In order to ensure the assessment process is equitable for candidates with various cultural backgrounds or disabilities it is also important that all evaluators are aware of potential biases. For example, a bias known as a similarity error can occur during the interview process, whereby the scorer provides higher rating for candidates who are most similar to them in terms of values, economic status, birthplace, interests, hobbies etc., and lower ratings to those with whom they have more trouble relating to. The most effective manner in which to ensure that this does not happen is to educate those involved in the process through means such as interview/assessment guides, diversity training and coaching or information sessions. The key is that those involved in the process be aware of possible evaluation errors and biases so that steps can be taken to avoid them. In addition, diversity training can help evaluators within the process understand the many interesting variations of meaning that traditional North American gestures and customs can have throughout the world. A smile doesn’t always have the same meaning in all cultures, nor does a handshake. Being aware of these differences can make your selection process all the more effective and inclusive, for the benefit of your organization and your potential employees.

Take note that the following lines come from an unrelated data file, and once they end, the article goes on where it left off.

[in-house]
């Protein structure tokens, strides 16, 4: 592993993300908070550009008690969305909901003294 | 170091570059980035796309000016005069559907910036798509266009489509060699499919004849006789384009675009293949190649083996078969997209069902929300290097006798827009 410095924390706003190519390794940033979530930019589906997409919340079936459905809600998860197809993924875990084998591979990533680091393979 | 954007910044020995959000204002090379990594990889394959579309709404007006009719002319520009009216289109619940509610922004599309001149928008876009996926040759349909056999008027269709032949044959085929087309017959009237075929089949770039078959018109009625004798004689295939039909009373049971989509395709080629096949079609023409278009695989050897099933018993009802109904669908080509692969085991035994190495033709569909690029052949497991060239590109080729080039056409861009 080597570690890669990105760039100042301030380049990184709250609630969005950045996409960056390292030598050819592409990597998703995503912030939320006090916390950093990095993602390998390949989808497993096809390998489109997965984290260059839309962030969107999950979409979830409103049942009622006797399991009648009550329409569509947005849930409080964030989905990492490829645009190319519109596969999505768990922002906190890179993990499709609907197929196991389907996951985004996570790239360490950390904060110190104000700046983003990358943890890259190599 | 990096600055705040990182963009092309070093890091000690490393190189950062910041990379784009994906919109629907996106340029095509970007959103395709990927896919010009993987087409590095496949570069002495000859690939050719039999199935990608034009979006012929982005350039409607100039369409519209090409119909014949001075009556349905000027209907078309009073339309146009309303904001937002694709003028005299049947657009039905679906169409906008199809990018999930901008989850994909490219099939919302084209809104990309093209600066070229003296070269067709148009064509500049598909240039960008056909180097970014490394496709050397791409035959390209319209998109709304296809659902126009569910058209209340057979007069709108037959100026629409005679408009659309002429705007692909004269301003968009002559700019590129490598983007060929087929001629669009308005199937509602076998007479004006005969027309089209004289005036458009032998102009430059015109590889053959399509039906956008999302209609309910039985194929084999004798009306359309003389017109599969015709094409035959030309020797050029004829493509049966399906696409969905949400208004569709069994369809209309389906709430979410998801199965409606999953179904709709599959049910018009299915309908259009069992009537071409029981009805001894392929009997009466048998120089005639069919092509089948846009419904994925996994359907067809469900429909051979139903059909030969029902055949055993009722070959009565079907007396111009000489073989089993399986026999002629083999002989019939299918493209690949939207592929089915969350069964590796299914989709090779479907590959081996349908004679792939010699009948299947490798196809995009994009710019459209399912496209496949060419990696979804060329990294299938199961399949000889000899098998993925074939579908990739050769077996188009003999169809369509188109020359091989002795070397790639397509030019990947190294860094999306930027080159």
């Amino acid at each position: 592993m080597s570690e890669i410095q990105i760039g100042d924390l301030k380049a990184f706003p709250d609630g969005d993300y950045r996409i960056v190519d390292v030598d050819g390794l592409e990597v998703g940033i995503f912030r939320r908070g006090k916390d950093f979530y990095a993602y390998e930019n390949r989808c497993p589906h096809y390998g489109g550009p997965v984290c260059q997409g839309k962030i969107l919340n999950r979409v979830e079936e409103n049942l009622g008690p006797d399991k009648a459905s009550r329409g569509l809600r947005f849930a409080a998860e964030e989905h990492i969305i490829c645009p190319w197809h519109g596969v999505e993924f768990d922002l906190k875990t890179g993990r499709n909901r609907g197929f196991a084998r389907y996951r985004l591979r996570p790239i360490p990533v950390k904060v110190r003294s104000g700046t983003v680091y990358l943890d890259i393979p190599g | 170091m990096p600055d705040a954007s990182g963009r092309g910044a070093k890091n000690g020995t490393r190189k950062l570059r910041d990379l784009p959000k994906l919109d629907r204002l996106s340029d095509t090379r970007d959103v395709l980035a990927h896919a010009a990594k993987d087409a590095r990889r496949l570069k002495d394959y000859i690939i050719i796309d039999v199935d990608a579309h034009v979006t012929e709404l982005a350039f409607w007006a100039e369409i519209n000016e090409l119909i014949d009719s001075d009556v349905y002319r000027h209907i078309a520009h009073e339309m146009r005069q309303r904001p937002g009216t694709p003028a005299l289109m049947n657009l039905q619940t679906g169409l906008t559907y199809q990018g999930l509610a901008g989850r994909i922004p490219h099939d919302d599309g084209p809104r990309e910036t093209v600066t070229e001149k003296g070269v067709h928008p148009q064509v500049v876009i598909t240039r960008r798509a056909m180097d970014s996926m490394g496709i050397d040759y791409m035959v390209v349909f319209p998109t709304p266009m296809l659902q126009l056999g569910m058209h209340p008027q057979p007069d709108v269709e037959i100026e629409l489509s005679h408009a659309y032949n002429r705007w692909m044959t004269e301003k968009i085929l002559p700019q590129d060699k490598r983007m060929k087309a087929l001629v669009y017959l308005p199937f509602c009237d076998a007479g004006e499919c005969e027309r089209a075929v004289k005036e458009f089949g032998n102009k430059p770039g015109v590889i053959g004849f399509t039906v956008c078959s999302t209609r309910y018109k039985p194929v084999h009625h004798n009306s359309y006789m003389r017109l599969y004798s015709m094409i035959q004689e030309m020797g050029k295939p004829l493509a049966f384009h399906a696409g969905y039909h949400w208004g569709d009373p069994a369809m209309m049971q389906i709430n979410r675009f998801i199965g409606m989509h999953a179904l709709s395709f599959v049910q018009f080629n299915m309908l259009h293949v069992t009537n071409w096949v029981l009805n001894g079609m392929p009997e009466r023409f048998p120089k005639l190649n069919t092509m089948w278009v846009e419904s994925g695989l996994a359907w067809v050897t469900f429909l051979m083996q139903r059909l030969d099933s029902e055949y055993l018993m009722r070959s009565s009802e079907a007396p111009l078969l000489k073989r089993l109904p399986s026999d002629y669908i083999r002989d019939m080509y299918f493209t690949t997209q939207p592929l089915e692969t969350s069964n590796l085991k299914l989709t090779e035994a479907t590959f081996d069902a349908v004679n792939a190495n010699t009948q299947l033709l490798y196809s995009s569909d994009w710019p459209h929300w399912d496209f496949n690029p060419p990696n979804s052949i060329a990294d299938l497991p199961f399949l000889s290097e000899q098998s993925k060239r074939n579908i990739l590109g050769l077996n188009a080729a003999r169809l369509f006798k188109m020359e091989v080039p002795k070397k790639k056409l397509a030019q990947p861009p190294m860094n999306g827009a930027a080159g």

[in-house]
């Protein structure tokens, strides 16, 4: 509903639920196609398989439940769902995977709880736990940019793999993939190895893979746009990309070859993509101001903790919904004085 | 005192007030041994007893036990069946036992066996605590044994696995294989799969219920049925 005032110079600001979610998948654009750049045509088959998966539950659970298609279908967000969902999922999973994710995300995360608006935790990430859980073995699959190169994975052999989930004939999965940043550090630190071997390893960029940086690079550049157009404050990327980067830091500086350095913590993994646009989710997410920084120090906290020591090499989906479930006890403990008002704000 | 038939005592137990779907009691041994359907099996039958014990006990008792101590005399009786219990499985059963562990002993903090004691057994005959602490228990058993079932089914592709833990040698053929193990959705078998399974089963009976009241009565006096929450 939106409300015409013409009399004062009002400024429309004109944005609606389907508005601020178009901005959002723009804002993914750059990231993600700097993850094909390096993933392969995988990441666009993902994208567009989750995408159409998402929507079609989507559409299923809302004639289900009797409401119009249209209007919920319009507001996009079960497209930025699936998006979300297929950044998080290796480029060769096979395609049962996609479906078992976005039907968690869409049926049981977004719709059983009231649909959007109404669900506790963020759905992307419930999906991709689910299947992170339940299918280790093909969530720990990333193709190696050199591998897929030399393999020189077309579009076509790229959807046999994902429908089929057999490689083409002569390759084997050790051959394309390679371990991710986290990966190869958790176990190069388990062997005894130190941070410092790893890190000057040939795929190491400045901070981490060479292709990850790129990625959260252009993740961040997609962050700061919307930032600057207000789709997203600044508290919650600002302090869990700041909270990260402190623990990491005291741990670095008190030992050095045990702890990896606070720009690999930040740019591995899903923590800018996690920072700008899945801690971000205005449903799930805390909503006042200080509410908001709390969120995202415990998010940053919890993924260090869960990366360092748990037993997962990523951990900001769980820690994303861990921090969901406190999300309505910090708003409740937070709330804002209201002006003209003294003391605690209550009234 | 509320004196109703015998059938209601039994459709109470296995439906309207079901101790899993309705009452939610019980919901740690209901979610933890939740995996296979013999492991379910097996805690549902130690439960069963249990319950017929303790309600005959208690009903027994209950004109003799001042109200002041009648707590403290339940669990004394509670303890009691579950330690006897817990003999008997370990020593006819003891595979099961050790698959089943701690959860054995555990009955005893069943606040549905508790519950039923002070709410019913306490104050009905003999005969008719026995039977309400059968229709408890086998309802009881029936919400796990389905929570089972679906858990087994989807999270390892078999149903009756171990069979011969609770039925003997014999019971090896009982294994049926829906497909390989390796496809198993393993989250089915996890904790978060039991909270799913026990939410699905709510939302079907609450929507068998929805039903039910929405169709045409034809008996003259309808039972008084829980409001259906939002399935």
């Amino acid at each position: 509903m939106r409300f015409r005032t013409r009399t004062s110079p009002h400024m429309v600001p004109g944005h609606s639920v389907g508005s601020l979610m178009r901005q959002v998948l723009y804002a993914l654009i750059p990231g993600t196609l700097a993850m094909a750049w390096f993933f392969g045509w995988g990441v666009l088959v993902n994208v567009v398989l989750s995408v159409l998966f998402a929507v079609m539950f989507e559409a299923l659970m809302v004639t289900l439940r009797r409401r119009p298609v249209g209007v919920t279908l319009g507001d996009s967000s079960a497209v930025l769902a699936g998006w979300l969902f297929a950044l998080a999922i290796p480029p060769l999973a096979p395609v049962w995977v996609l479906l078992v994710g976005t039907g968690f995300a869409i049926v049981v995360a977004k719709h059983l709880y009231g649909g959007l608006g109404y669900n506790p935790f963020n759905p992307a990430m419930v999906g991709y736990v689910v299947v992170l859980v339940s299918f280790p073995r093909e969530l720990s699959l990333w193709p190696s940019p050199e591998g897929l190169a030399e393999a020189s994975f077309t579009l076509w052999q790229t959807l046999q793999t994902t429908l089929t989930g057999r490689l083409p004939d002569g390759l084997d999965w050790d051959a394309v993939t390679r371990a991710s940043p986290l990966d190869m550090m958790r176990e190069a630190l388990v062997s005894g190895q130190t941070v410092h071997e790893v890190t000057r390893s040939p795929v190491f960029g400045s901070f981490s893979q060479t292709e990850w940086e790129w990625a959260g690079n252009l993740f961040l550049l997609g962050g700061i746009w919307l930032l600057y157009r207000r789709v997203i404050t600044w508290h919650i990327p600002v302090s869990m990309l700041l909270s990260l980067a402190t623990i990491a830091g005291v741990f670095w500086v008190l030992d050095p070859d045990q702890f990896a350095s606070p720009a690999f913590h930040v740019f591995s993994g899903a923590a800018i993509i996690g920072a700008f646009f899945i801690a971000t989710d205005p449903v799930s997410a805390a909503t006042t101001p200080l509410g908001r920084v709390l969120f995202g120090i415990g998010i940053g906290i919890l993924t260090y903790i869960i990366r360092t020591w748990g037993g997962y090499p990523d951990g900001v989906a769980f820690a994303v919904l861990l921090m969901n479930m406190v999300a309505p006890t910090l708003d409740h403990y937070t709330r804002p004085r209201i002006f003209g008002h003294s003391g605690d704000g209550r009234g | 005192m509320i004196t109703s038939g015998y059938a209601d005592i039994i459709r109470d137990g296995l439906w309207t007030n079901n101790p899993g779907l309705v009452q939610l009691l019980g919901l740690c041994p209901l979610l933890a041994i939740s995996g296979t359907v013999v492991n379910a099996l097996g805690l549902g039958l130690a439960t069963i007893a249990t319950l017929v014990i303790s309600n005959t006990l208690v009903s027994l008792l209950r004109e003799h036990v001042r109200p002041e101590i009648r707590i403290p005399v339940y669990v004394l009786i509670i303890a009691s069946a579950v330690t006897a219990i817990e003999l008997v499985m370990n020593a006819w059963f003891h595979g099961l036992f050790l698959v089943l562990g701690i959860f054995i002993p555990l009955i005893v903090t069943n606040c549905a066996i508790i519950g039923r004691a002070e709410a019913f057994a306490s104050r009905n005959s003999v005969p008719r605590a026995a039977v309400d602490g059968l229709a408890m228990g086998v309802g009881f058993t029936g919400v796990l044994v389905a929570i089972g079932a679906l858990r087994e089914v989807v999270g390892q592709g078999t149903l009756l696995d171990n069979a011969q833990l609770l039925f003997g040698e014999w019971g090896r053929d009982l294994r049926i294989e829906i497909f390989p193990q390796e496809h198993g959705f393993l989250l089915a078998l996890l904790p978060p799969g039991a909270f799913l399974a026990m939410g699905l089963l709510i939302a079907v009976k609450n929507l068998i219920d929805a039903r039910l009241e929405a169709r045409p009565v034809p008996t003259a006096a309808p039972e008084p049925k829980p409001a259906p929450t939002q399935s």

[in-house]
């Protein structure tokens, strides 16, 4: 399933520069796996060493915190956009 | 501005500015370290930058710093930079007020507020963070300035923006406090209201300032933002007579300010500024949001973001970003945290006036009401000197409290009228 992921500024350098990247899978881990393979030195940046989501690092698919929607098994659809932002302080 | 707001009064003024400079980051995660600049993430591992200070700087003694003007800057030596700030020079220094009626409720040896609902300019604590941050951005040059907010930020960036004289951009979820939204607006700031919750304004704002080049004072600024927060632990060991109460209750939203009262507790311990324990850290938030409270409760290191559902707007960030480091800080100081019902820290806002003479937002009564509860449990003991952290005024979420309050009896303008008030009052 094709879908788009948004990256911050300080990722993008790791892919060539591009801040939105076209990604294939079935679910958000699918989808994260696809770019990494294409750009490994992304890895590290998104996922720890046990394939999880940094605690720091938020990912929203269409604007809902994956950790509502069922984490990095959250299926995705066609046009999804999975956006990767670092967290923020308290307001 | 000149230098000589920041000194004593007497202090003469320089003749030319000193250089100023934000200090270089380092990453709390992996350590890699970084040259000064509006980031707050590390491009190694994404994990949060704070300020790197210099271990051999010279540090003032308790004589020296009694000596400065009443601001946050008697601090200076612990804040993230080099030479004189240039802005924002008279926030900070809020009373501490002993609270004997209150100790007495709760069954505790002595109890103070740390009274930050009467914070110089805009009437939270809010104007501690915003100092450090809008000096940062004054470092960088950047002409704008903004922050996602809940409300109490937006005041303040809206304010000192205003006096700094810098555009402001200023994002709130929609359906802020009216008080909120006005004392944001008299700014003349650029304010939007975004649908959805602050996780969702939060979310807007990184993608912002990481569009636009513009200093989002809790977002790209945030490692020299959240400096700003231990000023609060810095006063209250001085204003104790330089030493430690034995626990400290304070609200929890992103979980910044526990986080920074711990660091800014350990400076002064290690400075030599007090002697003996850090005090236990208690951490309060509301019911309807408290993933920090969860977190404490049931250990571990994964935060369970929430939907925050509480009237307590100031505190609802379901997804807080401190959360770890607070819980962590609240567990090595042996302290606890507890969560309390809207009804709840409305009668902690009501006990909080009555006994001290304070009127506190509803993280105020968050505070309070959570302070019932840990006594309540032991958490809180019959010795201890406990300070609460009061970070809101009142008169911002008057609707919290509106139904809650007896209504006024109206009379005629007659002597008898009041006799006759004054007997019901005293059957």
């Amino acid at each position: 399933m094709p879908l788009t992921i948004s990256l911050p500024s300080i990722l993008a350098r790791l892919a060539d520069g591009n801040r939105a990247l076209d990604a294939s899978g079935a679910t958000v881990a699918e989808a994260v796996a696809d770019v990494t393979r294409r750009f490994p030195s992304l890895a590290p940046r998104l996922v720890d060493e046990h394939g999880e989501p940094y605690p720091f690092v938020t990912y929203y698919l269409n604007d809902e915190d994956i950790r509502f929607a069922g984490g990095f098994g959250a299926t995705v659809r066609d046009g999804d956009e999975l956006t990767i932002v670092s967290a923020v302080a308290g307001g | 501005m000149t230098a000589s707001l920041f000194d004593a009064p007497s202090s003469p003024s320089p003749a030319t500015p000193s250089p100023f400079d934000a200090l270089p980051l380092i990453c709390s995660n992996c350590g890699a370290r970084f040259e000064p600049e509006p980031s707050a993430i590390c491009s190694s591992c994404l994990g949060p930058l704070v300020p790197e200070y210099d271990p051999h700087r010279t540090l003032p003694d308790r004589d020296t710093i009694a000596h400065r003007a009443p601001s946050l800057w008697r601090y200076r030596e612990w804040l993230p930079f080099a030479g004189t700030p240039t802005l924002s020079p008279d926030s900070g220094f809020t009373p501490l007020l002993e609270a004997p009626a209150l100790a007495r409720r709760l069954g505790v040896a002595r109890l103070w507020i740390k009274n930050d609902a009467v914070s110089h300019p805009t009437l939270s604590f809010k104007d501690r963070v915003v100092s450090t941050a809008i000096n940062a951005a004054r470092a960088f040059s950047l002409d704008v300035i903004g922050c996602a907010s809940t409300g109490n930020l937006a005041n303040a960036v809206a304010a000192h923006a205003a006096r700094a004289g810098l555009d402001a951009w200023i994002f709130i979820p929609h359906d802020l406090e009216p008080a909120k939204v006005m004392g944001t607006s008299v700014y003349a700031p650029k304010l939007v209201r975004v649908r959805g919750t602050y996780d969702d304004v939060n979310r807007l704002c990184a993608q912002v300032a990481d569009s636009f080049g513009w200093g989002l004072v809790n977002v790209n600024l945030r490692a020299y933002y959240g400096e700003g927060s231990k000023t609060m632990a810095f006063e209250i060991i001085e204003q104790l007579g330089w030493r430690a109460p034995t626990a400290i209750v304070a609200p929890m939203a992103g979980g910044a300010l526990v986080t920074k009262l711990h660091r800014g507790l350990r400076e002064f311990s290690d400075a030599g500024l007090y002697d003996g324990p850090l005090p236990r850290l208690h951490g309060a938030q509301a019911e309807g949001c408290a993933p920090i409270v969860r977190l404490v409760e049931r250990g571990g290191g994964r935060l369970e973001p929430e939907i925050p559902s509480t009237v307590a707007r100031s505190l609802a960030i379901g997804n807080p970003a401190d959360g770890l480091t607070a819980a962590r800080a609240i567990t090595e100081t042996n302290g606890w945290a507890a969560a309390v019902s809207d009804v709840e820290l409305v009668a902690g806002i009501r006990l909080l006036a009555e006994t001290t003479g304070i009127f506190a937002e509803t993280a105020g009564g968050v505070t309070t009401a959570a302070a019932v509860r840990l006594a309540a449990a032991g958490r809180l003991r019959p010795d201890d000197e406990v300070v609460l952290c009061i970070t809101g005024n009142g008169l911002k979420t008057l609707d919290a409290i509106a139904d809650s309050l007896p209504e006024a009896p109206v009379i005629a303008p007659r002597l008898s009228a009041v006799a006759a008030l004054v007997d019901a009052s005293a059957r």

Valid Reliable Tools
Finally, the actual assessment tools or tests that are used within the selection process can drastically reduce the possibility that specific groups are discriminated against. All assessment tools should be valid, reliable and psychometrically sound. Members of different target groups should review the content of the test in order to make sure that there is no cultural bias which may adversely impact the way candidates respond to the test. Moreover, during the pre-test stage the normative groups should include people of varying cultural backgrounds in order to ensure that the tool does not discriminate based on that factor. Analyses should be done in order to ascertain that any observed differences will not cause adverse impact. If a test adheres to the Standards for Psychological Testing, then it can play a decisive part in ensuring an equitable selection process for all candidates.
New talent takes many shapes and comes in many different packages, taking advantage of the diversity of potential employees in the global market both nationally and internationally can open doors for your organization and ensures that you chose the right person for the right job.
To submit a question to be answered by EPSI’s president André Durivage, Ph.D., please send an email to firstname.lastname@example.org with ‘Question for the Doctor’ clearly marked in the subject line.